• One continuing problem associated with content gathering, information collection, and social networking are that to a large extent individuals, governments, and enterprises have to manually seek and identify desired content and attempt to link it together for further inspection and mining. That is, there are few automated mechanisms that permit desired content to be automatically culled and linked in manners desired by users.
  • In fact, often a user can become inundated and desensitized by the abundance of information available on the Internet. Furthermore, one never knows whether content or information is truly reliable. All too often content can be a hoax or the identity of an author feigned to purposes of drawing in unsuspecting users to a cause or a scam. So even if a user can find desired content that user is still never really sure it is reliable and trustworthy content.
  • Thus what are needed are improved techniques for reliably identifying and linking related or desired content together.
  • SUMMARY
  • In various embodiments, techniques for identifying and linking related content are presented. More specifically, and in an embodiment, a method for identifying and linking related content is provided. A content network node for a principal is received, the content network node representing principal-shared content for a principal-defined topic. Next, local content is acquired from a local processing environment of the principal. Relationships are for the principal-shared content and the local content. The relationships include the principal-defined topic; one or more identities for the principal that was used to author the local content and the principal-shared content; and one or more reputation ratings assigned to the one or more identities. Finally, a content network is established having the content network node and one or more additional content network nodes that include the local content. The content network node and the other content network nodes linked in the content network via the relationships.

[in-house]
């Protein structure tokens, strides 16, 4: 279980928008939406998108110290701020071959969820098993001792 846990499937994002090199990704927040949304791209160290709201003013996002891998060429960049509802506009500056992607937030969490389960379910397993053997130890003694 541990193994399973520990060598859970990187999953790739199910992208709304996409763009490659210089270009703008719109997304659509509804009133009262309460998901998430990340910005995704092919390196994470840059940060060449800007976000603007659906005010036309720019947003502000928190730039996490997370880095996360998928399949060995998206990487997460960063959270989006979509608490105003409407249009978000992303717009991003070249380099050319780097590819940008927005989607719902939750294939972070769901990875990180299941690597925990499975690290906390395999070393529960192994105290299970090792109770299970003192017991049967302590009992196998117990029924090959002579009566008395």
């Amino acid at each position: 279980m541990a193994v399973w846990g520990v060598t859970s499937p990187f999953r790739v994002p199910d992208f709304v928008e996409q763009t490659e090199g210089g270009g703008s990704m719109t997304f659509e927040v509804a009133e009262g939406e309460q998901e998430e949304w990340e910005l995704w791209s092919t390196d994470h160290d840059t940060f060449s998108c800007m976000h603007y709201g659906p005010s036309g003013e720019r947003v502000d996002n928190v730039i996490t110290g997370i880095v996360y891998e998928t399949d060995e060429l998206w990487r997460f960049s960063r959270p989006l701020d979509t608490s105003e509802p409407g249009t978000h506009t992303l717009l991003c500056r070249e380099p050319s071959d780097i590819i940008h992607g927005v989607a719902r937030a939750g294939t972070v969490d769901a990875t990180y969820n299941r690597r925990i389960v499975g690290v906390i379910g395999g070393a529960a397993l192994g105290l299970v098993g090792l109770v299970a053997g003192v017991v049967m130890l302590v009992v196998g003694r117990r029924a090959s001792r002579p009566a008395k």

• BRIEF DESCRIPTION OF THE DRAWINGS
  • FIG. 1 is a diagram of a method for identifying and linking related content, according to an example embodiment.
  • FIG. 2 is a diagram of another method for identifying and linking related content, according to an example embodiment.
  • FIG. 3 is a diagram of a content identifying and linking system, according to an example embodiment.
  • FIG. 4 is a diagram of another content identifying and linking system, according to an example embodiment.
  • FIG. 5 is an example architecture for identifying and linking related content.
  • DETAILED DESCRIPTION
  • A “resource” includes a user, service, system, device, directory, data store, user, groups of users, combinations of these things, etc. A “principal” is a specific type of resource, such as an automated service or user that acquires an identity. A designation as to what is a resource and what is a principal can change depending upon the context of any given network transaction. Thus, if one resource attempts to access another resource, the actor of the transaction may be viewed as a principal.
  • An “agent” may be viewed as a true persona of principal. That is, an agent is a primary identity for a principal, such that the agent is permitted to manage the other identities that may be associated with principal and create new identities for the agent. Any particular assumed identity for an agent is dependent upon contexts and perhaps directions of the agent.
  • An “identity” is something that is formulated from a one or more identifiers and secrets that provide a statement of roles and/or permissions that the identity has in relation to resources. An “identifier” is information, which may be private and permits an identity to be formed, and some portions of an identifier may be public information, such as a user identifier, name, etc. Some examples of identifiers include social security number (SSN), user identifier and password pair, account number, retina scan, fingerprint, face scan, etc. As more and more identifiers are accumulated, a confidence in a particular identity grows stronger and stronger.
  • A “semantic identity” is a special type of identity that the agent can assume. Automated resources, such as services, may process the semantic identity over a network on behalf of the agent to which the semantic identity is associated. The semantic identity is confined or circumscribed to defined categories and interests identified by the agent. That is, the services that process the semantic identity over a network operate within a circumscribed semantic space of that network, where the semantic space is defined by the categories and the interests of the semantic identity.